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'Hello, Scruff!' - a surprise feast

Sharing – the boy who gave his picnic to Jesus

by the Revd Sylvia Burgoyne

Suitable for Reception / Key Stage 1


To encourage children to be generous to those in need.

Preparation and materials

  • You will need a glove puppet or sock puppet of a donkey, called Scruff.
  • As the assembly begins, ensure that you already have Scruff the puppet on your hand.
  • Find some images of hungry children (check copyright) and have the means to display them during the assembly.


  1. Scruff waves to the children. Encourage them to say, ‘Hello, Scruff!’

    If this is the first time the children have met Scruff, you will need to use the following introduction.

    Scruff lives on a farm with Lucy Jane, her mum, Mrs B, her dad, Farmer Brown, and her baby brother, Tom. Lucy Jane loves Scruff. She looks after him. She plays with him and she talks to him – when she’s happy and when she’s sad. Scruff is her best friend!

  2. ‘Guess what happened today, Scruff!’, shouted Lucy Jane as she ran into the stable after school. ‘When Mum took me to school this morning, I left my lunch box in the car. When the bell rang for lunch, I went to the shelf in the classroom where we always put our boxes and mine wasn’t there! So there I was, sitting at the table in the hall, with my tummy rumbling and nothing to eat. Bryony saw that I had started to cry and she told the teacher, who came to ask me what was wrong. “Please, Miss, I’ve forgotten my lunch box”, I said. “Never mind”, Miss said, then she asked everyone to stop eating and listen. “Lucy Jane has nothing to eat. Do you think you can share some of your food with her?” What do you think happened then Scruff?’

    Do you know?

  3. ‘I’ve never had such a feast, Scruff. My friends all gave me some of their lunch, but so did lots of other children from other classes. I didn’t even know them. I had such a pile of food – sandwiches, apples, oranges and juice – that the teacher had to give some of it back! When Mum picked me up at home time, she looked very worried. She’d only just seen my lunch box on the floor behind her car seat. She thought I’d be very hungry, but laughed when I told her how much food I’d been given. “You have some very kind friends,” she said. “It’s good when people share.”’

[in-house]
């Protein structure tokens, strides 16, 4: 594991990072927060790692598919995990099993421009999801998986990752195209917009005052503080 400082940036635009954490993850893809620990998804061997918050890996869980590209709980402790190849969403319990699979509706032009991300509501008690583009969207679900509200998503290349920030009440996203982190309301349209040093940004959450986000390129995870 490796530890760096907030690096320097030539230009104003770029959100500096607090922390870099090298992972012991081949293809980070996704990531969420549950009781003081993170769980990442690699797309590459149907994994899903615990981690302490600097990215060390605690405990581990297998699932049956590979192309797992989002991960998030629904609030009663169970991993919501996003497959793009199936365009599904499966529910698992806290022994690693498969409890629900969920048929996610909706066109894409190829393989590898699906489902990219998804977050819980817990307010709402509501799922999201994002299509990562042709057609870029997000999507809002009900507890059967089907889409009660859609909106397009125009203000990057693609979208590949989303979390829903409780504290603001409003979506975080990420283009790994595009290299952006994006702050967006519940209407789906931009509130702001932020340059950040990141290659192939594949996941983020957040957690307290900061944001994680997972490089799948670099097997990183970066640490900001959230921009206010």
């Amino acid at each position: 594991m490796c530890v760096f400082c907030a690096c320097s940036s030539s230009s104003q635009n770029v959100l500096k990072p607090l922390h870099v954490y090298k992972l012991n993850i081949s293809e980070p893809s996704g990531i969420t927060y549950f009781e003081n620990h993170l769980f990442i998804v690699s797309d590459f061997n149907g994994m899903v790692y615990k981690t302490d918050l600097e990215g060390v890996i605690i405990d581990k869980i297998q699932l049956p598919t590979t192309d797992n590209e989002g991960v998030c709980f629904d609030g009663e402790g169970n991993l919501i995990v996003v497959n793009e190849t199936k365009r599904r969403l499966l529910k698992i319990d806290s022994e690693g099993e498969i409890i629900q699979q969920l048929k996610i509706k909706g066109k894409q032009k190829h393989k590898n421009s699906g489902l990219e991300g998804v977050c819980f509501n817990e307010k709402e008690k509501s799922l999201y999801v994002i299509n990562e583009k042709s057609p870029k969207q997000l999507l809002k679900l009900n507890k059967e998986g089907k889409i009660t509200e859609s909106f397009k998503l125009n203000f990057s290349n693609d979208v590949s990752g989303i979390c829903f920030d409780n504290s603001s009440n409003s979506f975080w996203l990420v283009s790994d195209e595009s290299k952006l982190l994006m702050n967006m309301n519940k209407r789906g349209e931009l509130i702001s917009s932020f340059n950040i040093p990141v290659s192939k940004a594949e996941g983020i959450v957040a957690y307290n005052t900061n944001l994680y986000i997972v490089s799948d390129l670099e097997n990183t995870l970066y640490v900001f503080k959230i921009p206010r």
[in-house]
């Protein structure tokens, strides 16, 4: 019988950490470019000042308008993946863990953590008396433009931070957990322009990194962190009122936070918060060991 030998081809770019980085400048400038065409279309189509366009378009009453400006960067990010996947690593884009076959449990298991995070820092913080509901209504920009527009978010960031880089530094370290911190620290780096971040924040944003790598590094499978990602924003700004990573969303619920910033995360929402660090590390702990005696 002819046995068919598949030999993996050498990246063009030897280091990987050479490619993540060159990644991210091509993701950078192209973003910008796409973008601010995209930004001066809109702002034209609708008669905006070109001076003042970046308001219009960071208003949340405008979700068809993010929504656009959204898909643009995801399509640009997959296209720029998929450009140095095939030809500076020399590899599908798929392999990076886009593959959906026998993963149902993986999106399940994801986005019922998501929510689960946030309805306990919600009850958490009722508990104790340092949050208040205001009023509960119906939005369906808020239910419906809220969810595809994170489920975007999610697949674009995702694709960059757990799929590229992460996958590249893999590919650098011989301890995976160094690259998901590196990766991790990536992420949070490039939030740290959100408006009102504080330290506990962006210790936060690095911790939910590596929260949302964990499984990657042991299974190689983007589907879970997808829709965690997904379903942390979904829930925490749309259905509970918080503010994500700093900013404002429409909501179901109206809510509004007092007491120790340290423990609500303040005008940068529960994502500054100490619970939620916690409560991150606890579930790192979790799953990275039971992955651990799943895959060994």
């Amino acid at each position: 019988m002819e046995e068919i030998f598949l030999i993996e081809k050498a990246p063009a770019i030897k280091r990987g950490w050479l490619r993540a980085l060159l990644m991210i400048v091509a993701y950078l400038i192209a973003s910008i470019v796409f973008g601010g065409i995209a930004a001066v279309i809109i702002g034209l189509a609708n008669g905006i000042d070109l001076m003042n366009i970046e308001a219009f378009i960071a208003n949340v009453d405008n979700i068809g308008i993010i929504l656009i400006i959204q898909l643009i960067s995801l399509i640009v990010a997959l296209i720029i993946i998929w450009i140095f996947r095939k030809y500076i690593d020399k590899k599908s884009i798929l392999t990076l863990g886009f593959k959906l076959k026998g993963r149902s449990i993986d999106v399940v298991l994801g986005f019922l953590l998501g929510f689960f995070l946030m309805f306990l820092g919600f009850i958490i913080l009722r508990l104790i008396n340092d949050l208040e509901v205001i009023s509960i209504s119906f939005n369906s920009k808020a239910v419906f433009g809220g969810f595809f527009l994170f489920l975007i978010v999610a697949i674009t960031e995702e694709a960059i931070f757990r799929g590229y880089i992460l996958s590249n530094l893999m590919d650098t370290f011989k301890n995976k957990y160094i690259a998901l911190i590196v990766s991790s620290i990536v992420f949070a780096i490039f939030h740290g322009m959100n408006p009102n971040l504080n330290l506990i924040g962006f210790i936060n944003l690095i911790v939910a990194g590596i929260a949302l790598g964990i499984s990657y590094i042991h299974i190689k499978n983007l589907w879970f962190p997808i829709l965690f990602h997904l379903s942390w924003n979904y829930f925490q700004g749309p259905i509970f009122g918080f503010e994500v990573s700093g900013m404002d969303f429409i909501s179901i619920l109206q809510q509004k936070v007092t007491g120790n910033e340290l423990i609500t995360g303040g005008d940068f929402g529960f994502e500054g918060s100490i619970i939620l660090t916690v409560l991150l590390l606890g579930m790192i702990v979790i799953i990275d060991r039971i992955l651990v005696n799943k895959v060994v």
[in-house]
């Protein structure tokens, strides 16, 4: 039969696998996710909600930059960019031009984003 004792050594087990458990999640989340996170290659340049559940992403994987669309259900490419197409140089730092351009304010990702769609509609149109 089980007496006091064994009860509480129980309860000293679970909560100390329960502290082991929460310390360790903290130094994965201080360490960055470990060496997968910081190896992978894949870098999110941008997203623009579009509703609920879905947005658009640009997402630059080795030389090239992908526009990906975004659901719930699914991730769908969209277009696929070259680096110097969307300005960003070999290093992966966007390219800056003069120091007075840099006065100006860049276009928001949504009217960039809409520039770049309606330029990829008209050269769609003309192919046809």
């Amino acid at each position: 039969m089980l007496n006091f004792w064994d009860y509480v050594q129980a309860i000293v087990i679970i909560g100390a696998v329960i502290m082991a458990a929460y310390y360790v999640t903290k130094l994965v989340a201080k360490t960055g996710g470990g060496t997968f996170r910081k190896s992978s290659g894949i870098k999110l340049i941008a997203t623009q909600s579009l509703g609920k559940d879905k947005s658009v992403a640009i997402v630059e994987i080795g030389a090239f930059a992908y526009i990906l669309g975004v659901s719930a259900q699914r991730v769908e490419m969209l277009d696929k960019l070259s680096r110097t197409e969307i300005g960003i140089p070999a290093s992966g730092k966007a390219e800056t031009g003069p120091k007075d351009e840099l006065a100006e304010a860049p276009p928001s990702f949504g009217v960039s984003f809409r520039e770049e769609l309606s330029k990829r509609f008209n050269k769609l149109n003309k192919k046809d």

Take Scruff off.

  4. One morning, carrying his packed lunch, Jacob followed the people in his village as they went out into the countryside, looking for Jesus. Jacob was so excited when they found him, already surrounded by lots of people. 

    Everyone sat down on the ground and Jesus began to tell them stories about God. The time flew by, until Jacob heard one of Jesus’ friends telling him to send everyone away – so that they could buy food for themselves in the villages – but Jesus knew how hungry everyone was, so told his friend to see how much bread he could find. 

    When Jacob heard this, he jumped to his feet and ran to Jesus. With eyes shining, he said, ‘Please, sir, you can have my food.’ Jesus smiled at him, took his picnic of five loaves and two fishes and began to break them up. He passed the food to his 12 friends to share out among the crowd. There were 5,000 people, yet everyone had enough to eat – including Jacob! There were even 12 baskets of food left over. Jacob was amazed that Jesus had fed so many people with his packed lunch.


Time for reflection

What have you had to eat today?

Can you think of children who have had nothing and are very hungry? Do you know why they are hungry? 

Dear Jesus,
Thank you for the world so sweet.
Thank you for the food we eat.
Thank you for the birds that sing.
Thank you God for everything. 


Two little fishes, five loaves of bread’ (Sing to God, Scripture Union, 1971)
‘Would you walk by on the other side’ (Come and Praise, 70)

Publication date: July 2014   (Vol.16 No.7)    Published by SPCK, London, UK.
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